Defect of the Month

December, 2017
December Snowflake
We hope you enjoy these pristine snowflake-shaped crystals as much as we do. Unlike their meteorological doppelgangers, though, these snowflakes don’t melt – and that’s just the problem. In a glass furnace, erosion from refractory sidewalls creates a viscous zirconia-rich drip that doesn’t dissolve in the glass melt. As the glass moves into cooler parts of the furnace, the zirconia crystallizes into the dendrites that you see here.
November, 2017
Swimming Seahorses
These colorful “sea-horses” are actually crystals of tin oxide embedded on the surface of a piece of flat glass. In float glass production, molten tin on the top of the tin bath can oxidize to form crystals of tin oxide (SnO2), also referred to as cassiterite. The tin oxide can then become embedded in the hot glass ribbon as it floats over the bath. Usually, the tin oxide grows in white clumps of very small nodules, but occasionally larger lath-shaped crystals can form. The crystals’ characteristic “knee-bend” twinning, as well as high birefringence and refractive index, is indicative of tin oxide.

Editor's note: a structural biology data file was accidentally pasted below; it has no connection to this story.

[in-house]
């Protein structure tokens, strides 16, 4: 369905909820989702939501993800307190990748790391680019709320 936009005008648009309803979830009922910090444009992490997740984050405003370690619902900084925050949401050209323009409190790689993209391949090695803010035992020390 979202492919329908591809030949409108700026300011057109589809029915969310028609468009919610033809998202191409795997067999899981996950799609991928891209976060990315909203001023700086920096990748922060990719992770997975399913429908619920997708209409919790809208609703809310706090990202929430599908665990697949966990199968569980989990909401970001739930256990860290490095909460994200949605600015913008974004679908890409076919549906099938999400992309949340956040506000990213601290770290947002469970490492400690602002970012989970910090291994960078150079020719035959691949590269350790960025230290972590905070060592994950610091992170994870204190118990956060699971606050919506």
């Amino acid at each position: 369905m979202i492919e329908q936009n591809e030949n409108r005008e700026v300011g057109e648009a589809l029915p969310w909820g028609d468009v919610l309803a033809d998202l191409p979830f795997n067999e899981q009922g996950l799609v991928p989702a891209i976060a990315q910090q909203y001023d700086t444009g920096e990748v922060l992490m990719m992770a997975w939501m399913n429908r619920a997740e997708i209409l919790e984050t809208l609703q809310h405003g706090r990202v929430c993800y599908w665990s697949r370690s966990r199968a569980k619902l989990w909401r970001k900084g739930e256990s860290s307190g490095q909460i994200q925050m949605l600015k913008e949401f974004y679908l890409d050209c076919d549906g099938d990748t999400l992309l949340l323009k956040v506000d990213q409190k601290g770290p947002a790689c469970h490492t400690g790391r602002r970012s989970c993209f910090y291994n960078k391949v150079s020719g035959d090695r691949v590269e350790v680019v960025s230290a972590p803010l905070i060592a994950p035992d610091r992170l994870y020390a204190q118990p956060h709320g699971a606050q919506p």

October, 2017
Galileo’s Saturn
In 1610, Galileo became the first person to observe the rings of Saturn. His small, home-made telescope made it difficult to fully resolve the rings and consequently some of his drawings showed ambiguous lobes extending from a central sphere. Today, we have high resolution optics that allow us to magnify small nearby objects, such as inclusions in glass. This copper stone, with its brownish extensions, resembles Galileo’s early Saturn drawings. Copper stones in glass are caused by cullet contaminated with copper wire or coins.
September, 2017
A River runs through it
The element cobalt is intentionally added to a glass melt in order to produce deep blue-colored glass. Occasionally, cobalt can slip into the glass melt when it is not desired, causing intensely blue streaks like in this wine bottle. One source of cobalt is leftover colorant in the furnace when there is a color change from blue to a lighter color. A second source comes from metallic thermocouple housings that contain a significant percentage of cobalt. As they degrade, cobalt is released into the molten glass to create a blue streak.
August, 2017
Tricky Trilobite
Is this a fossil of a prehistoric trilobite or another glass defect? You’d be correct if you guessed the latter! This microscope image is of a defect called a “bump check.” Bump checks are caused by momentary, glancing contact between containers, producing a characteristic pattern of opposing crescent cracks. Bump checks that occur soon after container formation have tell-tale signs of hot-end contact, such as small pieces of missing or adhered glass.